Chemotions

“…it’s easy to be nostalgic about the past. We can sit for hours and day dream, we can feel the very same emotions we knew when living in our favorite house, even as we drive by it. We can spend countless hours trying to make the present like the past, that it prevents us from planning the more tangible joys of the present, the here and now, and the future.”

Mimi Janet wrote that. It was part of a speech she had written for a woman named Ruth Brown, who must have run a church program in D.C. I would love to do my research and find out. Anyway, in the speech Mimi talks about her life as a “PK” (preacher’s kid), India, growing up, and eventually becoming a “PW” (preacher’s wife, not to be confused with POW, but I imagine much the same). 🙂

I thought I would share her words with you because, well, I could use some help. Today is your first day of chemo and I am, for one of the first, and I pray last times, lost for words. I really don’t know what to say, sis. I wish I could say, “you won’t feel a thing” or, “it’ll only be a pinch,” but unfortunately I don’t think that’s the case.

Mimi Janet went through chemo. Maybe more than once, I could be mistaken. As dad has told me, she was in a lot of pain and at times felt very angry towards her situation and those around her. I think if you ever feel that way, we will all understand.

But I like what she says about the past, about trying to make now as good as then. It’s natural. We all have those moments of self-pity, of letting our sappy emotions take hold, trying to drown us in the waters of regret, doubt, or anxiety. But we’ve got to keep afloat, we’ve got to keep treading. This morning I was feeling all of these about my film class. Worrying that I hadn’t done my job, that I’d rushed my students’ projects because I was unprepared, that I was going to be a laughing stock. And Fil, over his cup of espresso (because he loves to let his European loose hehe), said, “Babe, you were thrown into waters you’ve never swum and you were able to tread the whole time, even swim.” That made me feel good. I’ll admit, I am not the Michael Phelps of teaching, but I can do a few laps. And with more practice, soon I’ll be—okay, the Olympics is a reach, but you get the idea.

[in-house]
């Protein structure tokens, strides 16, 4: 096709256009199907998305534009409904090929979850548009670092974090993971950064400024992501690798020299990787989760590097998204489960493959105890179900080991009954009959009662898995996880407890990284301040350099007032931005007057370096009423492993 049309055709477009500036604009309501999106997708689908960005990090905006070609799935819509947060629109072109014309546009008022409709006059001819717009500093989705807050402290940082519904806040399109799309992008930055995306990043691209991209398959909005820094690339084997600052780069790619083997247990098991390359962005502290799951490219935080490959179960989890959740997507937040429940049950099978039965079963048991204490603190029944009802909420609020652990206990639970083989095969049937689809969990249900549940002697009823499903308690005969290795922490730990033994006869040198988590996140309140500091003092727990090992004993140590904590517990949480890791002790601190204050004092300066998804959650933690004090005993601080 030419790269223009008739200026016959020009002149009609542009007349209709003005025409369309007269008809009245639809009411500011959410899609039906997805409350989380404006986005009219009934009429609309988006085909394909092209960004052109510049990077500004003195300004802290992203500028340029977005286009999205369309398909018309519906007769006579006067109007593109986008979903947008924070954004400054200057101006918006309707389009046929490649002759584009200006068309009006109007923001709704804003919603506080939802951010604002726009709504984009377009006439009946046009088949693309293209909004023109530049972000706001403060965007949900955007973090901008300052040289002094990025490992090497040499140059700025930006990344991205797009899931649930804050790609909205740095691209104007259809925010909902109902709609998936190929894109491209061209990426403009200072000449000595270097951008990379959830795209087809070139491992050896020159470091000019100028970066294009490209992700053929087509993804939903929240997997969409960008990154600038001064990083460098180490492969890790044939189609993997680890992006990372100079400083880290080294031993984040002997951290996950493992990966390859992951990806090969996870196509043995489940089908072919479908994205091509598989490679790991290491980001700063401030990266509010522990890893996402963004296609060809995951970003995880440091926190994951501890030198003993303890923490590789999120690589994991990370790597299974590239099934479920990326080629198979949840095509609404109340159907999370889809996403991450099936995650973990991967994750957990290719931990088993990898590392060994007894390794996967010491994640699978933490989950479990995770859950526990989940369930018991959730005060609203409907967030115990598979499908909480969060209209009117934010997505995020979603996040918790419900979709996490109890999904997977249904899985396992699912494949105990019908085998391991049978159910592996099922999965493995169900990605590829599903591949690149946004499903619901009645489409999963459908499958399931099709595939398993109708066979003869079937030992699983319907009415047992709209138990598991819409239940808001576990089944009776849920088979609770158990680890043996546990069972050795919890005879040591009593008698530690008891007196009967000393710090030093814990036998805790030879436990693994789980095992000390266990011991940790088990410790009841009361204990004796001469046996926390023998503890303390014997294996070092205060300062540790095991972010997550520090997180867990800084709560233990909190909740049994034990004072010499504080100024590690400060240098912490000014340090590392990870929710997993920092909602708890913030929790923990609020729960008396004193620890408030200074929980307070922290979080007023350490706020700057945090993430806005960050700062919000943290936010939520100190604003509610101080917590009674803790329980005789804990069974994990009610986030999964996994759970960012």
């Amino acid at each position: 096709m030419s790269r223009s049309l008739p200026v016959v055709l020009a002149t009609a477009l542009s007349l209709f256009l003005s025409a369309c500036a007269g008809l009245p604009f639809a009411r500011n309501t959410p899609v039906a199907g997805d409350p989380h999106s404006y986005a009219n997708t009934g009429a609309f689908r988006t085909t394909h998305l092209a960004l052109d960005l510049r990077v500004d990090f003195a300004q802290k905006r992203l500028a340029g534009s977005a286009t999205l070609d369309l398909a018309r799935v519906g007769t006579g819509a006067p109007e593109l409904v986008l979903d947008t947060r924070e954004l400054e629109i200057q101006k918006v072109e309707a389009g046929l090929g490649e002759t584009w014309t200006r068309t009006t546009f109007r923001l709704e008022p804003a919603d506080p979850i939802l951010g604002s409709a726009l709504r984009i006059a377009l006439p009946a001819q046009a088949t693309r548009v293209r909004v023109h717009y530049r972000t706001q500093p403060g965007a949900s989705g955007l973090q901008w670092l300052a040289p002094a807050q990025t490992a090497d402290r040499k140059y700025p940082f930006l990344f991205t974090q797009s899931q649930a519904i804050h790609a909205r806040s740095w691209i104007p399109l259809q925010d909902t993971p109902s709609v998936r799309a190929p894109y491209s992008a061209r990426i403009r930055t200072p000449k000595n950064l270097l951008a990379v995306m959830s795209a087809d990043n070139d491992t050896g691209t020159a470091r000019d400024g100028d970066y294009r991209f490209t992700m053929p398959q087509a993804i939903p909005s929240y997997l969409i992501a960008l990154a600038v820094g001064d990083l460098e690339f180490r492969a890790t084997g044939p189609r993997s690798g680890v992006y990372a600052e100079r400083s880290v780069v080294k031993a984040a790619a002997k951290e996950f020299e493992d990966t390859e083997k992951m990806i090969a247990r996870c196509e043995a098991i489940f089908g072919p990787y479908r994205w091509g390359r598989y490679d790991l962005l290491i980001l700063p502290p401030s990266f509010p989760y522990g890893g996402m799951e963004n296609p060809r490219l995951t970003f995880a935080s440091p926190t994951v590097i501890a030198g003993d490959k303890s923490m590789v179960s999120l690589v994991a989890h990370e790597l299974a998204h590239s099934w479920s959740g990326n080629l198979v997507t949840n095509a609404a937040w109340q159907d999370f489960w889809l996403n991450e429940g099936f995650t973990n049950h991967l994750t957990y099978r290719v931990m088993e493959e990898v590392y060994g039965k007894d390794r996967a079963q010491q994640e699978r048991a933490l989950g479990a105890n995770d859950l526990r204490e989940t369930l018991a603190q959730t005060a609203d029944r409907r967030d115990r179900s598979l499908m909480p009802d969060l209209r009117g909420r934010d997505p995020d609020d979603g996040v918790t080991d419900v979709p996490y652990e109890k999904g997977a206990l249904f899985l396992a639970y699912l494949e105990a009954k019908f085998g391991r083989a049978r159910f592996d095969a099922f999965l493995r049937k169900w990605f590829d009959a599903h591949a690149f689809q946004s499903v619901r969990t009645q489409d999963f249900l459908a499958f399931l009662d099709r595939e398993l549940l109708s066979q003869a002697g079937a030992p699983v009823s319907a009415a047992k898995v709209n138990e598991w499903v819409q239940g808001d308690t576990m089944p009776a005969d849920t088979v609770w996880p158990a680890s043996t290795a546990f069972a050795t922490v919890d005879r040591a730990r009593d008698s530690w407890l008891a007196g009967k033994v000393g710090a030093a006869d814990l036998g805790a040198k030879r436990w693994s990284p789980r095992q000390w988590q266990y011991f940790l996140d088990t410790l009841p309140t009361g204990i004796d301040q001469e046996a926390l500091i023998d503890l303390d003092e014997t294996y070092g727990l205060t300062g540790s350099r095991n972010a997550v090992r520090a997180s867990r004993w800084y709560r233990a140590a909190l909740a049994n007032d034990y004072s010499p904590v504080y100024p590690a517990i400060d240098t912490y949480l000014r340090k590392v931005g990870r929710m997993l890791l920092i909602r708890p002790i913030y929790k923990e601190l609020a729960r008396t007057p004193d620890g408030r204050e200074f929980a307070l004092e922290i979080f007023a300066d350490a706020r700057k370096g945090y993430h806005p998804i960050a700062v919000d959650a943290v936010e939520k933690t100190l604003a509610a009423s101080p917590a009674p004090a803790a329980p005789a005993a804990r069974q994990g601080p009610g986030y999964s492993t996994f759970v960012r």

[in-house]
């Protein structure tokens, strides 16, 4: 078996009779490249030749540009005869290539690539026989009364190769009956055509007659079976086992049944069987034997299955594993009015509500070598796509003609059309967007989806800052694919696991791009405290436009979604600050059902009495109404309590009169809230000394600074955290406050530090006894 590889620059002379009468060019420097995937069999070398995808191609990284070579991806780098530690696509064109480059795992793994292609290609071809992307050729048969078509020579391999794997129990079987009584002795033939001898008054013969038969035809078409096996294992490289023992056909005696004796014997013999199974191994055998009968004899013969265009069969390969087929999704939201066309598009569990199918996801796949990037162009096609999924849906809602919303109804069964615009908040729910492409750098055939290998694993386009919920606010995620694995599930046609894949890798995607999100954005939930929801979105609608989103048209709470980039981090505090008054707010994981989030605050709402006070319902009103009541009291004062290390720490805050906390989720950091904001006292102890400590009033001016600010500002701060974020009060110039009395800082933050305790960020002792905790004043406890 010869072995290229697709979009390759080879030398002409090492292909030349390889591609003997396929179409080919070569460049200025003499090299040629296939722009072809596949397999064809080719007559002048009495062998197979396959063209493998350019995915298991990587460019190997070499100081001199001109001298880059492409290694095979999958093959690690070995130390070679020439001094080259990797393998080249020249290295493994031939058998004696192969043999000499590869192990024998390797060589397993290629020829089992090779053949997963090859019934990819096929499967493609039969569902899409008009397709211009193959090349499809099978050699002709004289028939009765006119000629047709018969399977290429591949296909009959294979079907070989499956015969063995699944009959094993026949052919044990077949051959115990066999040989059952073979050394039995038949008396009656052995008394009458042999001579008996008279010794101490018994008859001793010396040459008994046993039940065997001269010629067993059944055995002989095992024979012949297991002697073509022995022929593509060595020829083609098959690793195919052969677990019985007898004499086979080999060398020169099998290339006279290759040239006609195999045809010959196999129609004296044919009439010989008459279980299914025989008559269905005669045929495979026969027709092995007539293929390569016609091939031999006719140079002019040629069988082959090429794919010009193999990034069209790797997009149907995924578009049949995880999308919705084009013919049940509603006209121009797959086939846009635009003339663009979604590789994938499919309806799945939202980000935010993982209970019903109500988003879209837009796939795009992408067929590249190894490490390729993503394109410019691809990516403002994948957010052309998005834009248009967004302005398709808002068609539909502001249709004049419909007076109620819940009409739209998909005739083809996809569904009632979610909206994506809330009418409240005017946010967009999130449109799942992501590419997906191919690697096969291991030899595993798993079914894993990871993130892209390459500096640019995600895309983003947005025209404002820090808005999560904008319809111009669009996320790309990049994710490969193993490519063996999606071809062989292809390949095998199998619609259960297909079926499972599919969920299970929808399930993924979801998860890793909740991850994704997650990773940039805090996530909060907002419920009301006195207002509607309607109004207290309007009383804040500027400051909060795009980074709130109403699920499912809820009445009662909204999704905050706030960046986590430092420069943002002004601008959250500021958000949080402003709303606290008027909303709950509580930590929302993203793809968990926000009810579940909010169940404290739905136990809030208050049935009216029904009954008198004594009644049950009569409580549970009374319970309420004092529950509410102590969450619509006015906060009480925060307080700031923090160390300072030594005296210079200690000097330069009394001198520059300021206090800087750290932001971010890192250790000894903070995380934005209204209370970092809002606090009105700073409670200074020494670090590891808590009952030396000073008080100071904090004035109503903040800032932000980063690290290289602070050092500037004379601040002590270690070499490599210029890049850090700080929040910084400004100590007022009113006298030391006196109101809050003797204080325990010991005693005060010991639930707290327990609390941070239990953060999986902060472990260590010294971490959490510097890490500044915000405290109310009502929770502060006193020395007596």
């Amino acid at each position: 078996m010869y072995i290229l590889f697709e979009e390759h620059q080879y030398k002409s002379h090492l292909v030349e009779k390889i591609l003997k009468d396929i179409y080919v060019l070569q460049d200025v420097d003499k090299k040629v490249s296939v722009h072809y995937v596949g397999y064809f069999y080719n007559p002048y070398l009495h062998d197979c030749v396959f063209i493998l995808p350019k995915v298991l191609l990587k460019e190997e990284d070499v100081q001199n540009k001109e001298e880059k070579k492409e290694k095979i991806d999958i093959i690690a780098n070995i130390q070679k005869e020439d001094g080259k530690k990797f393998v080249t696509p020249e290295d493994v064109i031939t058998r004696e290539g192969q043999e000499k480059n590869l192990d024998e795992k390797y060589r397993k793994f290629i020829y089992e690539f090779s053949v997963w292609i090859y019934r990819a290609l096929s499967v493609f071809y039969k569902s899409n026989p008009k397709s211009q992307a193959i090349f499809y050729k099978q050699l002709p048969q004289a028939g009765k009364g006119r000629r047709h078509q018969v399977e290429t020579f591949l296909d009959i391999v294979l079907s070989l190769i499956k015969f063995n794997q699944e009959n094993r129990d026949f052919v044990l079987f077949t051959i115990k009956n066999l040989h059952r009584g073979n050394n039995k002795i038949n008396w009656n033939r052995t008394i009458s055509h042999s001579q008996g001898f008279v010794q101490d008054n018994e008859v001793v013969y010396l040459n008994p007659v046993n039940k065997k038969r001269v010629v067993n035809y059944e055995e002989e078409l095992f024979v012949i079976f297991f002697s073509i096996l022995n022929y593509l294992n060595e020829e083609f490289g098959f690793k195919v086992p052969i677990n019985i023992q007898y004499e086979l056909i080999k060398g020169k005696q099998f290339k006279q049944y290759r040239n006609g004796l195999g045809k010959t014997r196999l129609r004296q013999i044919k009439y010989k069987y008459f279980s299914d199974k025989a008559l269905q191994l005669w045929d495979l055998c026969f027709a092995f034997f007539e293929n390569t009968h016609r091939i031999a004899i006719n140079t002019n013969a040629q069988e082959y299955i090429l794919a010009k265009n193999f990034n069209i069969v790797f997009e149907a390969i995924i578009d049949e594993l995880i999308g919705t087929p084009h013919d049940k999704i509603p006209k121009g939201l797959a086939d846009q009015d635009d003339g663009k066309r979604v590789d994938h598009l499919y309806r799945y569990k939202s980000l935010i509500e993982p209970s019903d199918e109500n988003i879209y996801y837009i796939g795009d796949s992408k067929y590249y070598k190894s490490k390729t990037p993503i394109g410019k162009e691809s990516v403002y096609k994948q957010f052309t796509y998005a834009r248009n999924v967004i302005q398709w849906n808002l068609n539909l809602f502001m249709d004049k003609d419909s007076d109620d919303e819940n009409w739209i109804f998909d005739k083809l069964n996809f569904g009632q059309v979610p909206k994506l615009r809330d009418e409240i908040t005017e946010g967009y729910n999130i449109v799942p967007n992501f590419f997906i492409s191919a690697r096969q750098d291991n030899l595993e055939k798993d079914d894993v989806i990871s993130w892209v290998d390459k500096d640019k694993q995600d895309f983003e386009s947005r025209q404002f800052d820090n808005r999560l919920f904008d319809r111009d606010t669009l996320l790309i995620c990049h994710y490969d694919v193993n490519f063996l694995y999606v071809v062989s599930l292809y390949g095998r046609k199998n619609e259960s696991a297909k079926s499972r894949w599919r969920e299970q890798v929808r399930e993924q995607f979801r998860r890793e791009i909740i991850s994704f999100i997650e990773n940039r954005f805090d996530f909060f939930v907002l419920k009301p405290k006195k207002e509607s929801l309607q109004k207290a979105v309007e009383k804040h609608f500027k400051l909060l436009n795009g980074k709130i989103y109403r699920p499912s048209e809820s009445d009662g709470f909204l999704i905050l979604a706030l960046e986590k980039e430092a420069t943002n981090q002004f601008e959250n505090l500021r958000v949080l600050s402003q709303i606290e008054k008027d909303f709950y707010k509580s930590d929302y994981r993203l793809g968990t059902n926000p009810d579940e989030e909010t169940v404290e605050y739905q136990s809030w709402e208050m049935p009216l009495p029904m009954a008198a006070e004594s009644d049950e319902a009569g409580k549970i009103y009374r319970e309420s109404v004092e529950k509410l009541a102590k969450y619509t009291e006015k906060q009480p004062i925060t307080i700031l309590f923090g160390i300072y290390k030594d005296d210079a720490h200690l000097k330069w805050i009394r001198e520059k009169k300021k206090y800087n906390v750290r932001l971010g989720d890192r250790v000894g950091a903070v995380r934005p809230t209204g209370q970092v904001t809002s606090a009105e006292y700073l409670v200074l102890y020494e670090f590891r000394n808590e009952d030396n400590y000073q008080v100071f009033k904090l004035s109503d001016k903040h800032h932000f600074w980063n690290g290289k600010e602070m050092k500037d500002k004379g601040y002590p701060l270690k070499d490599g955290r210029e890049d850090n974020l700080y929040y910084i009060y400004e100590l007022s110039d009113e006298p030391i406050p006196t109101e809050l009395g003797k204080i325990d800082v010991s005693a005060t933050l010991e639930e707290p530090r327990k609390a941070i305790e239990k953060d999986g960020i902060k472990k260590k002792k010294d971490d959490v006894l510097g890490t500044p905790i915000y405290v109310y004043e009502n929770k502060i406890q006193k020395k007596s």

Chemo and cancer are the waters you’ve never tread. We were never the kids who went to the hospital all the time. We never really got sick. Mom didn’t pump us full of antibiotics with every sneeze and sniffle. So, the idea of being in a hospital with…”sick” people is quite foreign. But, as easy as it will be to think of how happy you were two months ago; newly married, on top of the world, writing Thank You cards to friends and family for the wonderful night we all spent dancing, laughing ,and singing, I don’t want you to stop thinking about the times to come. Because I promise you, they will be filled with dance, laughter, and song.

So, best friend, big sister, keep treading just a little bit longer. We’re all here to pull you out. I absolutely cannot wait for your visit this weekend. Fil and I have a ton planned!

Mimi Janet finished her speech with this, “We find what is possible for us and go for it. We each light our own little candle in our own individual way, and rest in the faith that if God loved even the tiny, little sparrow, how much more is His love for us.”

I love you.

Much love,

Liv

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